This crusade against NOAA is consistent with Smith’s opposition to funding studies that look into the dangers of lead and asbestos exposure, as well as his bills designed to prevent the Environmental Protection Agency from taking advantage of public-health research and to invite industry hacks to replace qualified scholars on scientific boards. Surprise, surprise—that legislation passed the House this past spring. And look: Smith turns out to have received $700,000 from the oil and gas industry since 1989. Here’s another shocker: Smith has no background in science; he has a law degree and was an undergraduate major in American studies. He’s also a Christian Scientist whose first wife passed away after refusing medical treatment, according to the writer Sidney Blumenthal.

At some point in reading the above, sane readers probably started asking themselves—as they’ve been forced to do since about 1978—how the world’s most powerful nation could allow itself to be led by such people. That requires a longer answer than I can provide here. But another question I had was: What is this Independent Press Standards Organisation, and can we please have one here? The first answer is that the IPSO was set up in 2014, after the organization that preceded it, the Press Complaints Commission, failed to take any meaningful action against Rupert Murdoch’s News of the World for its phone-hacking scandal.

And the answer to whether we can have one here is “no.” Murdoch gets away with pretty much everything here, because journalists in the United States are allergic to anything that smacks of official oversight, and because our media corporations are more powerful than our government. Just look at Fox News’s ridiculous lies about the still-unsolved murder of Democratic National Committee staffer Seth Rich. Sean Hannity and the lunatics on Fox & Friends—which doubles as the only “intelligence” agency trusted by Donald Trump—mercilessly milked this young man’s tragic death to advance a conspiracy theory in a desperate attempt to clear Russian hackers, WikiLeaks, and, of course, the Trump campaign. Fox News was compelled to retract, but, unlike the Daily Mail, it has remained mum about what exactly it got wrong and why. There have been no apparent consequences for those who promoted the lies, nor has anyone apologized. And yet today, politicians and members of the media both treat Fox as a legitimate news organization. Murdoch’s minions get away with a slightly less egregious version of this behavior all the time—along with sexually harassing and even allegedly raping female guests and employees without repercussion. In the United States, we have lawsuits instead, which have revealed what we know so far about the massive moral and intellectual corruption at the heart of the Murdoch empire. But lawsuits also threaten the ability of our media to speak out on such malfeasance—at least when it’s carried out by people wealthy enough to sue.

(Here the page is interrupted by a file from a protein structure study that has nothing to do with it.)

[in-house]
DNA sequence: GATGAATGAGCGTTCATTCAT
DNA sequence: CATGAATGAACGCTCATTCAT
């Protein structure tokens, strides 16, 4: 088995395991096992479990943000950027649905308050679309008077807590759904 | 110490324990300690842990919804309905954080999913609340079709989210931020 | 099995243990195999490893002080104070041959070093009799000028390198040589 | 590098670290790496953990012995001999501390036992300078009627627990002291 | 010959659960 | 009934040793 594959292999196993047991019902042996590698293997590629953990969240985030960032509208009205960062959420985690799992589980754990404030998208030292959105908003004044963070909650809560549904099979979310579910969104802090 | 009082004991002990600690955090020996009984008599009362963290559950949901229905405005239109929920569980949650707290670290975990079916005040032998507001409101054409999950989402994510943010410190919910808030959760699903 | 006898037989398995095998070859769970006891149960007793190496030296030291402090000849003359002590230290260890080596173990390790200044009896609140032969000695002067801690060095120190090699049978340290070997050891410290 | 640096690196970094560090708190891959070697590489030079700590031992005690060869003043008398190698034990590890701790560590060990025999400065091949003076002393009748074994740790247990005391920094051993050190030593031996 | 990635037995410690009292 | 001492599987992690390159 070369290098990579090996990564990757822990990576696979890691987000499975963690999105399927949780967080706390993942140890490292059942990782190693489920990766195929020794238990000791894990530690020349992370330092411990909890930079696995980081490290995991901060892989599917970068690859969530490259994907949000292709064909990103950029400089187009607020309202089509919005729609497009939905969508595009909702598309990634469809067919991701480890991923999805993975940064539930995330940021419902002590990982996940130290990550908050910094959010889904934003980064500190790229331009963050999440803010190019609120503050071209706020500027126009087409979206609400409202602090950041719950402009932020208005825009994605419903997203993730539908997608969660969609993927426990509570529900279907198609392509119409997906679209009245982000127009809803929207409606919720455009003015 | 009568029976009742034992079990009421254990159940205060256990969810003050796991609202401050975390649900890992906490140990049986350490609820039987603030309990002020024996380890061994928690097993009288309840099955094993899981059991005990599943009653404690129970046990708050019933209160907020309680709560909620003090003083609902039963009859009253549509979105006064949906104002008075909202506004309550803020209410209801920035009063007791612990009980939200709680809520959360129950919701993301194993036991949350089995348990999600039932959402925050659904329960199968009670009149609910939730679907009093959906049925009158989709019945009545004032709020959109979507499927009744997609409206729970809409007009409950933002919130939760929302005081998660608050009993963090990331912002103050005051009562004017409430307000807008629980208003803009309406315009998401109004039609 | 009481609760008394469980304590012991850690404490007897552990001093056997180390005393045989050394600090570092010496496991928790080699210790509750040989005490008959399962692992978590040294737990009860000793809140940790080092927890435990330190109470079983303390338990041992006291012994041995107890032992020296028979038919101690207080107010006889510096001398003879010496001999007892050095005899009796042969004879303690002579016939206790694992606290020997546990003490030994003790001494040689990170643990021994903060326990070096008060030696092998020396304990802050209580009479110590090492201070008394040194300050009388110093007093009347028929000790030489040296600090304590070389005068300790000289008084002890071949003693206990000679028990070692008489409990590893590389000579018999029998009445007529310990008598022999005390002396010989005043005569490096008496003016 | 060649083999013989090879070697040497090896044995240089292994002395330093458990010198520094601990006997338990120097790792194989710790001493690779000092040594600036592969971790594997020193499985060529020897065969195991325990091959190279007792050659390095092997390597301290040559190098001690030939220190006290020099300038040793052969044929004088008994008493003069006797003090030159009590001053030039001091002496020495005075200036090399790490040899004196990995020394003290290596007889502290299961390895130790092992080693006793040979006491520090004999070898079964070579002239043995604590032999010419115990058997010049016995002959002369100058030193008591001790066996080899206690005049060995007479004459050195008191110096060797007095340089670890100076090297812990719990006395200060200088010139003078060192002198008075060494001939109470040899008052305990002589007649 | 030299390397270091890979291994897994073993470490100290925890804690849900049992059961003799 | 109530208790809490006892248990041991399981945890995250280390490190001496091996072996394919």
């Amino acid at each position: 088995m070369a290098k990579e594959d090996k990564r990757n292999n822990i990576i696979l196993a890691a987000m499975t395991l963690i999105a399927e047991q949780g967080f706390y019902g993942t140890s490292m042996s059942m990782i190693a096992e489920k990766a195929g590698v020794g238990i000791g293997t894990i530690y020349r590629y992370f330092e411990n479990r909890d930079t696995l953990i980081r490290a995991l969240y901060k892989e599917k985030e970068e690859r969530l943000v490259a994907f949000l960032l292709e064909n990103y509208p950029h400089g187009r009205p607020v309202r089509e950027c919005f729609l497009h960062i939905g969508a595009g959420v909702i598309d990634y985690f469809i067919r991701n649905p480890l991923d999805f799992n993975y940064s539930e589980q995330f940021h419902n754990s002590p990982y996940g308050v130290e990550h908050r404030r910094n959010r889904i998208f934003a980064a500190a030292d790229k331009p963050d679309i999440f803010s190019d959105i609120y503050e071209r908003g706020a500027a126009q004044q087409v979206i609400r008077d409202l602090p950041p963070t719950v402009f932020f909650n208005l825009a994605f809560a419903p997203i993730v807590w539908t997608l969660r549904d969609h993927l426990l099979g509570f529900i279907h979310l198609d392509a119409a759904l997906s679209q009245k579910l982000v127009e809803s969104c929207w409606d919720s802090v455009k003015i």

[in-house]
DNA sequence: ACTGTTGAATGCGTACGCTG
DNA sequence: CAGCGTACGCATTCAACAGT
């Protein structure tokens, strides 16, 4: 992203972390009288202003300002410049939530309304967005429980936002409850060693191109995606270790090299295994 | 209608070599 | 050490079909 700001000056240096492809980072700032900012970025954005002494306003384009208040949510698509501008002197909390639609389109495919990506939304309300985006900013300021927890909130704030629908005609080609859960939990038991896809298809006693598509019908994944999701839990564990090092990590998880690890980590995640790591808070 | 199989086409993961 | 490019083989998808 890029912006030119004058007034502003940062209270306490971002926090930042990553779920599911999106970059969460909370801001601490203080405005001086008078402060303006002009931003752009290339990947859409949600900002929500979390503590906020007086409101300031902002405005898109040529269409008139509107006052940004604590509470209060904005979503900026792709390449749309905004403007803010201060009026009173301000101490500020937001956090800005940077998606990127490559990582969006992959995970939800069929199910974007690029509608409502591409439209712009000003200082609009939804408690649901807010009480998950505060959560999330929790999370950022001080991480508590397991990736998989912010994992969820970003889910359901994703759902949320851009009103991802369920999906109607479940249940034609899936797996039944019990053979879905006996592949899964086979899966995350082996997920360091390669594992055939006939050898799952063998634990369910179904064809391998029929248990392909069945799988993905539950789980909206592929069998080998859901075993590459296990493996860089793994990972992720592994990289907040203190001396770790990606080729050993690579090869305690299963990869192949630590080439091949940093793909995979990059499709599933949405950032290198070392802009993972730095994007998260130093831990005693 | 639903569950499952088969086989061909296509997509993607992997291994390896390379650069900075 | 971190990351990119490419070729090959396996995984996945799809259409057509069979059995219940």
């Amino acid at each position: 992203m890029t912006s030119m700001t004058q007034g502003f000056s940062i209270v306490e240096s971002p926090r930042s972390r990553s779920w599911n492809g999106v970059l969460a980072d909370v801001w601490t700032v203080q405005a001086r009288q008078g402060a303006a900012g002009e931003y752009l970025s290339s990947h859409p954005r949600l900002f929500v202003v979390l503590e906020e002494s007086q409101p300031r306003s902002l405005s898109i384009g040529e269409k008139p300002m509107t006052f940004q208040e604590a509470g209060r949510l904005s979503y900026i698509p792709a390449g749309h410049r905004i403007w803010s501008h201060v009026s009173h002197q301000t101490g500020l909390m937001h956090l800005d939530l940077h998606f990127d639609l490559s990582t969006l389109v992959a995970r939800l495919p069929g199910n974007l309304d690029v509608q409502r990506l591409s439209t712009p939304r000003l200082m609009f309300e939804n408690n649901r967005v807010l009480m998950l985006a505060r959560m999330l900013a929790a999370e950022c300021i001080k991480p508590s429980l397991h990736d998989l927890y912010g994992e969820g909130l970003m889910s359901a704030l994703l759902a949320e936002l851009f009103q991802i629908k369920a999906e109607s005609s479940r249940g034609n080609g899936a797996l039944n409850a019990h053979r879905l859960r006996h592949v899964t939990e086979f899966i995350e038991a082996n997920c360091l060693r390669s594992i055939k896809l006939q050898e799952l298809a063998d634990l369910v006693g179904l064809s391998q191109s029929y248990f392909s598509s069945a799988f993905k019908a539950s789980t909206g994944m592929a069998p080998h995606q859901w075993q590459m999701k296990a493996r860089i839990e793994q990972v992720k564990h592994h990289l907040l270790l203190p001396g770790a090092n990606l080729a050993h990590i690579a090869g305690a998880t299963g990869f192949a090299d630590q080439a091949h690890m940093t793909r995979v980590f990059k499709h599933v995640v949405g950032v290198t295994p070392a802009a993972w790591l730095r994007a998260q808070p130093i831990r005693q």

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Katrina vanden Heuvel
Editorial Director and Publisher, The Nation